After about 10 days of travel, we have finally arrived at Tamu Massif! During our transit, we mapped over 100 hours with millions of soundings that produced never before seen images of the ocean floor. The arrival at Tamu Massif is an exciting and historical moment for the science team and Falkor’s crew. We have now started our data collection over Tamu Massif, and over the next few weeks, explore and carefully observe what this massive volcano has to reveal.
The Culmination of 25 Years of Work
As we reached our destination, Dr. Will Sager, Tamu Massif expert, thinks back 25 years to share the story of the “World’s Largest Single Volcano.” Sager always had a great interest in the Pacific, especially plate tectonics. He knew there was something special going on at Shatsky Rise, the area where Tamu Massif is located. Sager’s interest and passion for exploration led him to write and submit his first proposal to explore Shatsky Rise, and in 1994, his first expedition set sail to perform extensive surveys and data collections over the area. The data they collected and studied led to even more questions that could only be answered by going to back to the site, using special instruments to retrieve yet another piece of the Tamu Massif puzzle. “For over 50 years we knew Shatsky Rise was there, but did not know the internal structure and therefore, could not determine whether the large underwater mountains were single or composite volcanoes,” Sager recalls. It would take deep seismic reflection profiling on the R/VMarcus G. Langseth and drill cores collected by the Joides Resolutionfor Sager to conclusively say that Tamu Massif was a massive single shield volcano. Now he returns on the R/V Falkor to try and answer what contributed to the formation of the infamous Tamu Massif.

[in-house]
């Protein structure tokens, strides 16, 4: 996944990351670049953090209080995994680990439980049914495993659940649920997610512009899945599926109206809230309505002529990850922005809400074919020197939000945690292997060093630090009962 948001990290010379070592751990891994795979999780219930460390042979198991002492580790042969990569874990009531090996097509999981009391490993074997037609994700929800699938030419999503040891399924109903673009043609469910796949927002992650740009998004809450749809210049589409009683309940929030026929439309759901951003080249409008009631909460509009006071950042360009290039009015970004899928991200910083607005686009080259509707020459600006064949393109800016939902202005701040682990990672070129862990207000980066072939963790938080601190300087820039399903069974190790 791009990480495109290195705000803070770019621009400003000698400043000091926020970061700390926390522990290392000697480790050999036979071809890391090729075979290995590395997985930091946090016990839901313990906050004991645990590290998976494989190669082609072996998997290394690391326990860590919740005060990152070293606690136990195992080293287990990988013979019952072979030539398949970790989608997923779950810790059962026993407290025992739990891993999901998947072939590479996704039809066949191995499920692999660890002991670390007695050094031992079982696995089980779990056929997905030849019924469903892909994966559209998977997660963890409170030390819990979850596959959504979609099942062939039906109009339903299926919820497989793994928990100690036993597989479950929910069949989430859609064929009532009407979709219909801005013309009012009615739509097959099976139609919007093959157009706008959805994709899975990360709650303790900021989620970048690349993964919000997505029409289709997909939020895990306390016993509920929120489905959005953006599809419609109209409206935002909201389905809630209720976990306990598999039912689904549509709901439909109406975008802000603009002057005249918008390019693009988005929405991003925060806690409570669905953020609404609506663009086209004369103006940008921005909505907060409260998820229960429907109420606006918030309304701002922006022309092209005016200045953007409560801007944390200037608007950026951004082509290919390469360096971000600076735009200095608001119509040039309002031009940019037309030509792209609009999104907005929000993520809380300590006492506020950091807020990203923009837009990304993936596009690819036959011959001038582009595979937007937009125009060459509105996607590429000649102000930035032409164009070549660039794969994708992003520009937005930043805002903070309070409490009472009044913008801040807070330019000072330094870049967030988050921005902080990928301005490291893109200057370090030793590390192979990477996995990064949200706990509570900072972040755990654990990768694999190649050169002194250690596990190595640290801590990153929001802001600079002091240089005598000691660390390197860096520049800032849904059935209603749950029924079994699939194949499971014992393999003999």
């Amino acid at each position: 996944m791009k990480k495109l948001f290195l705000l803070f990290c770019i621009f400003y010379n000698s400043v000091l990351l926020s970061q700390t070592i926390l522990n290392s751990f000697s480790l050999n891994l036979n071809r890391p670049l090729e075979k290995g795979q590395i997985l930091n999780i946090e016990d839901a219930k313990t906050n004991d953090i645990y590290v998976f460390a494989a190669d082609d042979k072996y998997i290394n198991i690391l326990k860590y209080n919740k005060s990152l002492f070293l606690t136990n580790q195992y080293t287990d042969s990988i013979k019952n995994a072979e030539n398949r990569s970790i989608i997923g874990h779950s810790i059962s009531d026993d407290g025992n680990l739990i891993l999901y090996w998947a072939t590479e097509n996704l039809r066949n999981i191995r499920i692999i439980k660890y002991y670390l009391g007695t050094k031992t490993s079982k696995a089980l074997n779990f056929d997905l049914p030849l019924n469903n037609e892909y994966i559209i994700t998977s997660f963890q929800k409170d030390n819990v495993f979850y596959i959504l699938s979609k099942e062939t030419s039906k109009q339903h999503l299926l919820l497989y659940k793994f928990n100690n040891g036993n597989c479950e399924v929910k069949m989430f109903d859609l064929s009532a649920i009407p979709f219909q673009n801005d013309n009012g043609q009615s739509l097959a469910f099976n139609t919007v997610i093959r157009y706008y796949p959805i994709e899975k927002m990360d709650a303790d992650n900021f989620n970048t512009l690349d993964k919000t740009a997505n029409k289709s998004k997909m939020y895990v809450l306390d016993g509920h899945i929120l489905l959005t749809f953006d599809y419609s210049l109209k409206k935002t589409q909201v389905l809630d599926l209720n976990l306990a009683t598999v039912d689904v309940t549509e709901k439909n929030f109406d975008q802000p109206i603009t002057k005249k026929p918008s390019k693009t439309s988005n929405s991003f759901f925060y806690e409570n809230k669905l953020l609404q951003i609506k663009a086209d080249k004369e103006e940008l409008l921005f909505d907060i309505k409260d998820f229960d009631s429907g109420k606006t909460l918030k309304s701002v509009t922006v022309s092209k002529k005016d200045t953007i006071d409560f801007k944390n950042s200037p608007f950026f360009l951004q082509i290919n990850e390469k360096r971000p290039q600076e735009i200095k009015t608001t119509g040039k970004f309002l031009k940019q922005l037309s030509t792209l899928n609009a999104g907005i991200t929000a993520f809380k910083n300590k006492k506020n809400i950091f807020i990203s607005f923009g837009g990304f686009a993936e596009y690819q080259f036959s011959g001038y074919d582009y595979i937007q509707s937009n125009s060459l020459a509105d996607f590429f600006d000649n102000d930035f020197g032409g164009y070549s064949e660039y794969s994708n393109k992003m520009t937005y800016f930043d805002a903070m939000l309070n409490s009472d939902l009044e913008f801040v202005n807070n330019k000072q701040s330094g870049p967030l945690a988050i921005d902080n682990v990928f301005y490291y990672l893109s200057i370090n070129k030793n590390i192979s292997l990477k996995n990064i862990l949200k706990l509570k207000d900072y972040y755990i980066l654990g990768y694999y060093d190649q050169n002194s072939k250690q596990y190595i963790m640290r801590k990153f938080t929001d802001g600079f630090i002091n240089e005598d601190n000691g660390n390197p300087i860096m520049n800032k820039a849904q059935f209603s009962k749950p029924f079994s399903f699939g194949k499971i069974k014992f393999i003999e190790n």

A Highly Debate Hypothesis
Sager states the Plume Head hypotheses is something they want to test, but it is difficult to do on something 145 million years old. A plume is defined when hot material rises in a chimney-like geometry from the lower mantle (core-mantle boundary). The Plume Head is considered a hypothesis because it is an accepted idea by many scientists, but not by all and it is difficult to prove. “Whatever these plumes are, they seem to follow mid-ocean ridges, but Shatsky Rise shows that plumes find ridges.” states Sager. In either case, there is still much to learn and more research to be conducted.
This expedition is the culmination of everything Dr. Sager and his teams have done throughout the years. “It’s been many years in the making and a remarkable journey. We will come away with better ideas of how Tamu Massif developed and why we think it formed at a triple junction of mid-ocean ridges and somehow took over those ocean ridges.” commented Sager. We are all thrilled to be part of this expedition as we unravel the mystery of Tamu Massif.